Like a deer frozen in headlights, I knew it was approaching and yet I couldn't get out of its way. Ever since beginning to preach through the book of Ezekiel, I knew that chapter 23 was quickly approaching...as did most of the pastors who laughed at me for preaching through Ezekiel. I actually remember the day when, around age 12 or 13, sitting in the back of the sanctuary with my friend, I found or was shown (don't remember which) Ezekiel 23. "Surely there's been a rank editing error. Certainly someone let things into this Bible that God didn't intend." Truth be told, some of those thoughts crept again into my preparation last week.
All this because Ezekiel 23 is one of the harshest, most violent and explicit passages in all of God's Word. In explaining the just-around-the-corner demolishing of Jerusalem by the Babylonians, God shows Israel and Judah's idolatry to the exiles through the metaphor of adultery. There's no gentleness in this passage, no hinting at sin or finding a tactful way to ask someone to consider that, just maybe, things aren't quite right in their life. With no less than fourteen variations on the word "whore", God makes painfully clear just how clearly pained he is by his bride's unfaithfulness to him.
So I was tempted. Tempted to skip chapter 23, perhaps using the sensitivity of women and children as my excuse. But I couldn't because we were committed to it: committed to the principle of consecutive preaching, committed to hearing _all _of God's counsel (Acts 20:27), committed to hearing all of God's counsel through Ezekiel. And so with more fear than usual, I preached on Ezekiel 23 this past Sunday. In his providential humor, God made sure to pack the pews more than usual and in his providential mercy, he made sure our recording didn't work. All in all, the sermon proceeded as planned: the Shepherd's sheep listened well, if somewhat uncomfortably, and the gospel was preached to sinners and saints, focusing on the gospel's call to trust Jesus exclusively.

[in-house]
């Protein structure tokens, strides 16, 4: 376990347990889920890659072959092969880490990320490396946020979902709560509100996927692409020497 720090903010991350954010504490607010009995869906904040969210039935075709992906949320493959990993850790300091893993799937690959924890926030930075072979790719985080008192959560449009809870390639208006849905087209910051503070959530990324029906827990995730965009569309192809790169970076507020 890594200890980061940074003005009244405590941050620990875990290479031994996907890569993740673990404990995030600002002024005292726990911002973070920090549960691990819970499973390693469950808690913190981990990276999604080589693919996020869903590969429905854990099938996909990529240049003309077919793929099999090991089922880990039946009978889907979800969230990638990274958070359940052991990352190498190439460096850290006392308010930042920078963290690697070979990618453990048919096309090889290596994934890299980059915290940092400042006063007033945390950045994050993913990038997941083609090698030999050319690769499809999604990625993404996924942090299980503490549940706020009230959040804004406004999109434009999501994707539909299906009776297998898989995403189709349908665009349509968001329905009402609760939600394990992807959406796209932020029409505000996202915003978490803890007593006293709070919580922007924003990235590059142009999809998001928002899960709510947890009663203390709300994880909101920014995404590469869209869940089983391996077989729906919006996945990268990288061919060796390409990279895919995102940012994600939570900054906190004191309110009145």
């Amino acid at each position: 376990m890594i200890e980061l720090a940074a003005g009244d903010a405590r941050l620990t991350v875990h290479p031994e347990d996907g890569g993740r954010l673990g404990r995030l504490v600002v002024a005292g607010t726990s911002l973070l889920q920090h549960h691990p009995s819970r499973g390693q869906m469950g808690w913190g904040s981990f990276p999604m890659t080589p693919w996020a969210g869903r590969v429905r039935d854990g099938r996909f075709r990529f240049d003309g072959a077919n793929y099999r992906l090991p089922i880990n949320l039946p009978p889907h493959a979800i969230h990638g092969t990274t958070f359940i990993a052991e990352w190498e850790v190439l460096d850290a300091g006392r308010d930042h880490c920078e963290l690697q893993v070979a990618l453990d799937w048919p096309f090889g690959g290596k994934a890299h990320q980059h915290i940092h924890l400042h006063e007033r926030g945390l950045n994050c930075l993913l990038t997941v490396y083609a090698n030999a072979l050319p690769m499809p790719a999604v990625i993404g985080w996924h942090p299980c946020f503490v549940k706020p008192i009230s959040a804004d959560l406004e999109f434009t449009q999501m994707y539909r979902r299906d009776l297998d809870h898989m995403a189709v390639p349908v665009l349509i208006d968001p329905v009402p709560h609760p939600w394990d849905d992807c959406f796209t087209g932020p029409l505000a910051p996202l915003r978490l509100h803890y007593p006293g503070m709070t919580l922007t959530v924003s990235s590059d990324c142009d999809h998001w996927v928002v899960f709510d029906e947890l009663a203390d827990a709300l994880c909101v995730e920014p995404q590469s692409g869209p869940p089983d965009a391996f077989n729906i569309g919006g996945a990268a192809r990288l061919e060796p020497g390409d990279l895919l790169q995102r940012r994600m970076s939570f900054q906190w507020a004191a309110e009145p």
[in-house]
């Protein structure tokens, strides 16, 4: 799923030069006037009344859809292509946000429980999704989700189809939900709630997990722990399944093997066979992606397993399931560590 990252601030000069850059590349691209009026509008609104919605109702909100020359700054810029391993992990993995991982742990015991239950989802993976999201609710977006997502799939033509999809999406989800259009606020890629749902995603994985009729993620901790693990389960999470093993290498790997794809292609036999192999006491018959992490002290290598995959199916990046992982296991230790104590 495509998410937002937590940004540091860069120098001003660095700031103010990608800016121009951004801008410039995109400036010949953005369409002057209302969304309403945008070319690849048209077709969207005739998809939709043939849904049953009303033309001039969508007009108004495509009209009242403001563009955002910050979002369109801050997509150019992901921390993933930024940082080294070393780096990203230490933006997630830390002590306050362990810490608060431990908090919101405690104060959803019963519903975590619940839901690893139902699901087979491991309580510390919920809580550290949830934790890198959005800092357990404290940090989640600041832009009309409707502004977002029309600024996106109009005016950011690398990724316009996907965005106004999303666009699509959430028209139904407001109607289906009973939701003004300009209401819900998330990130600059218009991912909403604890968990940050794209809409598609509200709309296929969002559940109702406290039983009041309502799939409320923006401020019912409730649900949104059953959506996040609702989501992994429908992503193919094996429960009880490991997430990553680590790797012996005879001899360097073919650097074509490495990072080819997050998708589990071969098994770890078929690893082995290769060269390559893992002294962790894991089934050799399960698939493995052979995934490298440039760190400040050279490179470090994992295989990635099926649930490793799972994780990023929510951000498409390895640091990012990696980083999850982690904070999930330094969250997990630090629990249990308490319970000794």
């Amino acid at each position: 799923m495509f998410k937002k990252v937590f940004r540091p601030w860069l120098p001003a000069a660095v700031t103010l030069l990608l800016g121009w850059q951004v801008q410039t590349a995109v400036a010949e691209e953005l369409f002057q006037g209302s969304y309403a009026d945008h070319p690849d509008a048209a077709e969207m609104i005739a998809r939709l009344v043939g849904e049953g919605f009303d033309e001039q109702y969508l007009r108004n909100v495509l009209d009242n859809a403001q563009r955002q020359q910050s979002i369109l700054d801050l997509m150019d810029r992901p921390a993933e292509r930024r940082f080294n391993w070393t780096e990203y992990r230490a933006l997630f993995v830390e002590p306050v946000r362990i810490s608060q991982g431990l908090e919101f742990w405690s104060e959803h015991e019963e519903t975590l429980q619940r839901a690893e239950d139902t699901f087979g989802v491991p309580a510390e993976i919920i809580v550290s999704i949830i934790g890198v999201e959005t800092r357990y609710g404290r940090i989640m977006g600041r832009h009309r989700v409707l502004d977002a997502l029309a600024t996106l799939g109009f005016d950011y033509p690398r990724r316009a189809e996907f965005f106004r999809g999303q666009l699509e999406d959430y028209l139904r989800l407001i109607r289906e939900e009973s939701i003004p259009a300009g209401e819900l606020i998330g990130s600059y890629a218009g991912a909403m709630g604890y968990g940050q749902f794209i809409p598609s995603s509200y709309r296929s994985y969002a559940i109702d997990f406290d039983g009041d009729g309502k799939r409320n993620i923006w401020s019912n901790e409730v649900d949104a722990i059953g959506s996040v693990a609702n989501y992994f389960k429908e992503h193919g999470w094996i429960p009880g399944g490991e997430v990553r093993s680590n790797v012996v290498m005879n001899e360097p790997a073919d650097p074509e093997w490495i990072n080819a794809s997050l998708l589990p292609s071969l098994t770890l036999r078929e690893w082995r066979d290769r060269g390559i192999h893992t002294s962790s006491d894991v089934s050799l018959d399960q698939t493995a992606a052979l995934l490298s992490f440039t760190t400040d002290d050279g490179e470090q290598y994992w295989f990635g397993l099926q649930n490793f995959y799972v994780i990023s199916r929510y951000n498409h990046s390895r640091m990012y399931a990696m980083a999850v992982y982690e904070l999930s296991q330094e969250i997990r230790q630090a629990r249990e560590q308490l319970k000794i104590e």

Afterward, I reflected on our commitment to consecutive preaching. My first thought: no one who wasn't committed to consecutive preaching would ever preach on Ezekiel 23, because if they just chose it as their text, well, that would be all-the-way-weird. Seriously, would you want a pastor who just up and decides that Ezekiel 23 is the passage he wants to preach that Sunday?
My second thought proceeded from the first: if a commitment to consecutive preaching is what keeps us under the Word of God through the uncomfortable bits, then I am more than glad for it. Faced with my own weaknesses and immaturity, I know I would have skipped this if the option was there. But I thank God for not giving us this option, for keeping us under his Word at all points.
My final thought was about hobbits: introducing hobbits in _The Fellowship of the Ring, _Tolkien observes:
The genealogical trees at the end of the Red Book of Westmarch are a small book in themselves, and all but Hobbits would find them exceedingly dull. Hobbits delighted in such things, if they were accurate:** they liked to have books filled with things that they already knew**, set out fair and square with no contradictions.
Just as I didn't really delight in preaching this particular passage, I'm sure few delighted in hearing it. But that's what sets apart Christians from hobbits. Rather than just giving us things we already know, God's Word, rightly and consecutively preached, pushes and pulls at us, challenging us, discomforting us...all so that we would finally see ourselves as the truly sick who need the Great Physician. Left to ourselves, we each would have our own version of Jefferson's Bible, edited down for our comfort and pleasure yet absent of the true gospel. Thank God that he doesn't leave us to ourselves but continues to invade, tearing down and building up with his his holy, uncomfortable and ultimately comforting Word!